Friday, May 6, 2016
Weekend Link Dump
In honor of tomorrow's Kentucky Derby, this week's Link Dump is sponsored by the Feline Thoroughbred Racing Association!
Watch out for those heads of wheat!
Watch out for those litigious ghosts!
Watch out for those transvestite vicar ghosts!
Gosh, this blog post looks oddly familiar. Could I possibly have seen it someplace before?
The coronation of William of Normandy.
Murder in Fontainebleau Forest.
Two early 19th century women face the gallows.
This makes for painful reading: Notes attached to babies abandoned at a foundling hospital.
The execution of Rattlesnake James, a particularly unpleasant murderer.
18th century English earthquakes.
A 1922 cell phone.
A strange Czech ossuary.
Mirabile dictu! A Jack the Ripper suspect who actually sounds like a plausible candidate.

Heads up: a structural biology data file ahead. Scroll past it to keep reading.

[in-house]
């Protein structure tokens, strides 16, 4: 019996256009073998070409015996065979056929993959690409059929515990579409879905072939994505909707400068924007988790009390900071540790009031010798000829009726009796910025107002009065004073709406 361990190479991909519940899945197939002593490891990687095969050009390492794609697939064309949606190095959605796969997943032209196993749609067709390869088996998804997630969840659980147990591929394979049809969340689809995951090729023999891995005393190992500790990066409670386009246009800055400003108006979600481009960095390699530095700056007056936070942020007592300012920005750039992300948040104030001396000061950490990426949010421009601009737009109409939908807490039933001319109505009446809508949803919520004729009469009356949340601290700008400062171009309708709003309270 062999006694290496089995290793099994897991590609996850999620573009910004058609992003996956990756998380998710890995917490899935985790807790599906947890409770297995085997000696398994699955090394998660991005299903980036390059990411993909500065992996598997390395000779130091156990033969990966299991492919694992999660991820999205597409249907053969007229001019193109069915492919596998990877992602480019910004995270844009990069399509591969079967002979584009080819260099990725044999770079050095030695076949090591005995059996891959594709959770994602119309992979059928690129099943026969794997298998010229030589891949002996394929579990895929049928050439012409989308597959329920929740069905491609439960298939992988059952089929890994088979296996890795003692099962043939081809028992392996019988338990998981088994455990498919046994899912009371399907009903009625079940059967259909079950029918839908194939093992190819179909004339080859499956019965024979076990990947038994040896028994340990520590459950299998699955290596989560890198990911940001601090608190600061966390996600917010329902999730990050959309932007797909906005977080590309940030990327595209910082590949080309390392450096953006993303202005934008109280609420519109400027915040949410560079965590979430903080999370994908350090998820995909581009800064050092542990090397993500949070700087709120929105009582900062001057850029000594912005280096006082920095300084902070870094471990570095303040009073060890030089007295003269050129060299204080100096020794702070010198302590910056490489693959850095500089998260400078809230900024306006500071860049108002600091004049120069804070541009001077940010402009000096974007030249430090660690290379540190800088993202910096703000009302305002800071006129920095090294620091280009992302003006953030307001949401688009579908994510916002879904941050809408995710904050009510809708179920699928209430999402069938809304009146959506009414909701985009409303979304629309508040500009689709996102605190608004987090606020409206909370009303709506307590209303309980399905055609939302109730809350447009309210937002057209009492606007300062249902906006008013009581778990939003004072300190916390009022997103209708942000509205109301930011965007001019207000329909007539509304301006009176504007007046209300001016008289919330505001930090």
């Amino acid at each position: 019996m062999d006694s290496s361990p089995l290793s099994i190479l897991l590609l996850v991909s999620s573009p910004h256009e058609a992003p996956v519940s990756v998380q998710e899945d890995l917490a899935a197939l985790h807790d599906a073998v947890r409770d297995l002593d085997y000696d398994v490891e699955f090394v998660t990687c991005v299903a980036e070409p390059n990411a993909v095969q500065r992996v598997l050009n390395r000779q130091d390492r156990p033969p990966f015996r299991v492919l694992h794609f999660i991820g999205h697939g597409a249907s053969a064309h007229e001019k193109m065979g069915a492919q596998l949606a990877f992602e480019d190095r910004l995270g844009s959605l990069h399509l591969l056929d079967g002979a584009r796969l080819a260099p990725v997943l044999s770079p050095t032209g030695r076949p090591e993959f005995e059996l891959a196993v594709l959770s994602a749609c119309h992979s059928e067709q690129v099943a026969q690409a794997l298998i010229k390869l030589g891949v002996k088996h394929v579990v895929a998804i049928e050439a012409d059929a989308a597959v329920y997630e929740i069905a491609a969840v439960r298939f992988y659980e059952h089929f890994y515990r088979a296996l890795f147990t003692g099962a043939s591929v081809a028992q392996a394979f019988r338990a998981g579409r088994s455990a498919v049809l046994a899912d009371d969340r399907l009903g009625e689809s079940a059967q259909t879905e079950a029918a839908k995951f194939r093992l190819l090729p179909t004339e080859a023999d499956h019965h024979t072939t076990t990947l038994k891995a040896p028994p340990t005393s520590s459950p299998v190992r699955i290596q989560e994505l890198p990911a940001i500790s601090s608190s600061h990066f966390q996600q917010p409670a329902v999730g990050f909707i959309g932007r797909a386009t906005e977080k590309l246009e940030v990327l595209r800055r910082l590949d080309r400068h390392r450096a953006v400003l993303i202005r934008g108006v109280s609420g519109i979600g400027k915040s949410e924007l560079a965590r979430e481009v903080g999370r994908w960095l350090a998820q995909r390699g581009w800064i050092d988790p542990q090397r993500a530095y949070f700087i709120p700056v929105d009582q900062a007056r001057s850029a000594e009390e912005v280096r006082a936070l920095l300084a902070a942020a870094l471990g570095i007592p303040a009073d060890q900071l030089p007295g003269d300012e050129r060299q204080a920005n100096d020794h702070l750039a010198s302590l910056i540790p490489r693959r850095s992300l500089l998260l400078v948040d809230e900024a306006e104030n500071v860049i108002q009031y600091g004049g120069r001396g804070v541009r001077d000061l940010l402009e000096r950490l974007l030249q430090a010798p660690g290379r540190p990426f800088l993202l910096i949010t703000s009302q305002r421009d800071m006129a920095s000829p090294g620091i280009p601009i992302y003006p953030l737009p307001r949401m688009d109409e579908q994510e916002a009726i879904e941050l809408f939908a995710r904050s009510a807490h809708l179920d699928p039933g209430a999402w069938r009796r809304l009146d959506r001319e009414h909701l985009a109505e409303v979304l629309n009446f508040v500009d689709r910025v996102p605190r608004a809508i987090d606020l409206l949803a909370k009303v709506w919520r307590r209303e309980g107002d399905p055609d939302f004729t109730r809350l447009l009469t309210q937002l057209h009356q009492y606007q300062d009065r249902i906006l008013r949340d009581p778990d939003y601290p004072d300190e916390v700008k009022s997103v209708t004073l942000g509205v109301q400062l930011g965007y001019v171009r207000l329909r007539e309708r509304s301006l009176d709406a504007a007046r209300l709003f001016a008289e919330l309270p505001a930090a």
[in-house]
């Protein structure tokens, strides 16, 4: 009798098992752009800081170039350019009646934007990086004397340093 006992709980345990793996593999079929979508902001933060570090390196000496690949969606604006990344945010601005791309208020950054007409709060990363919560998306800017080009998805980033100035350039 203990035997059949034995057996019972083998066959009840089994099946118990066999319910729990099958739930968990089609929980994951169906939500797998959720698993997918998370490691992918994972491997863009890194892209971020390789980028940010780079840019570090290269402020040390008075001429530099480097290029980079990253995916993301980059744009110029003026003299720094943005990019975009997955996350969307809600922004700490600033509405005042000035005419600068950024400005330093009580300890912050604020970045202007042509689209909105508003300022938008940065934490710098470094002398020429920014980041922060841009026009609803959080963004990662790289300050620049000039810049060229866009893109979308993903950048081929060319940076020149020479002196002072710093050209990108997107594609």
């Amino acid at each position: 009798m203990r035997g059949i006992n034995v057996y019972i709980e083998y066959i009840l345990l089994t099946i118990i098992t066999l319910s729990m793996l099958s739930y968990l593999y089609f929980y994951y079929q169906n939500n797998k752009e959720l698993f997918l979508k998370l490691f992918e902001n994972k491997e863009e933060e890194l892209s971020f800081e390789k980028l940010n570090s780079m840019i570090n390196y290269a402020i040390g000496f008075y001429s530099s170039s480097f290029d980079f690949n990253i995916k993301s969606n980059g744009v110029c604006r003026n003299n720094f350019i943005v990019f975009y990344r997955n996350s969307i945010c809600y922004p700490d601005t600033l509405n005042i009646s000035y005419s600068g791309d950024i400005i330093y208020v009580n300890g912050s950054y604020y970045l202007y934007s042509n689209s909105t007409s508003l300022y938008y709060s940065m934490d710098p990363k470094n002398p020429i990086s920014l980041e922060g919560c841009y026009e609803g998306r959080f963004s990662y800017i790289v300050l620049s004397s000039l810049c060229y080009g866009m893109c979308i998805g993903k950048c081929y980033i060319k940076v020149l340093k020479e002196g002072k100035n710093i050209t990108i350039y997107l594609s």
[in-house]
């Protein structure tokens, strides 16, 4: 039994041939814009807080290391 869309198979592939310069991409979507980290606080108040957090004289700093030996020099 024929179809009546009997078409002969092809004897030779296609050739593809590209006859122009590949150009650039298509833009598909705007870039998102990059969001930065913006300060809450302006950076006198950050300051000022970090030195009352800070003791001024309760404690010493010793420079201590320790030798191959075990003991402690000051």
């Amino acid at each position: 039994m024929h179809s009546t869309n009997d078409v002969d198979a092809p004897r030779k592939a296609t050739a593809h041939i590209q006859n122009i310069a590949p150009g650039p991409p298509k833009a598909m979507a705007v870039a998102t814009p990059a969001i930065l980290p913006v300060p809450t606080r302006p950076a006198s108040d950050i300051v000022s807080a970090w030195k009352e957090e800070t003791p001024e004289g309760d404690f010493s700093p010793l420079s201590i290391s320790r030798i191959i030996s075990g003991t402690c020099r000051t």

The perfect story for Mother's Day!
Messages from murderers.
A 1,000 year-old reunion concert.
The 18th century had a hard time staying in the saddle.
Extravagant Early Modern bathing.
Furniture made out of taxidermied animals. Yes, it's the Victorians again.
Accommodation for 5,000, anyone?
19th century beach clothes.
Victor Goddard's Fortean war.
Using cosmic rays to examine pyramids.
Who needs reality?
A murder inspires a newspaper ballad.
Eton students riot.
The formidable Lady Melbourne.
A witch's ring.
A fanciful raconteur.
A 19th century boy murderer.
A homicidal priest.
A guide to cow-witching.
The history of Walpurgisnacht.
When veils go buggy.
The kennels of Sandringham.
The 14th century Good Parliament.
A legend of an ancient genocide.
The life of a female thief.
A Napoleonic man for all masters.
The workhouse, that "miserable hole."
An Early Modern quack.
This is timely: Horse racing rules from 2,000 years ago.
Some wonderful color photos of pre-Revolutionary Russia.
One heck of a Mother's Day gift.
And, finally, this week in Russian Weird: Why you need to respect the Domovois.
And it's a wrap. See you on Monday, when we'll be looking at a mysterious death an a not-so-mysterious disappearance. In the meantime, as usual, we kick off Derby weekend with the late, great John Stewart's tribute to the late, great Big Red: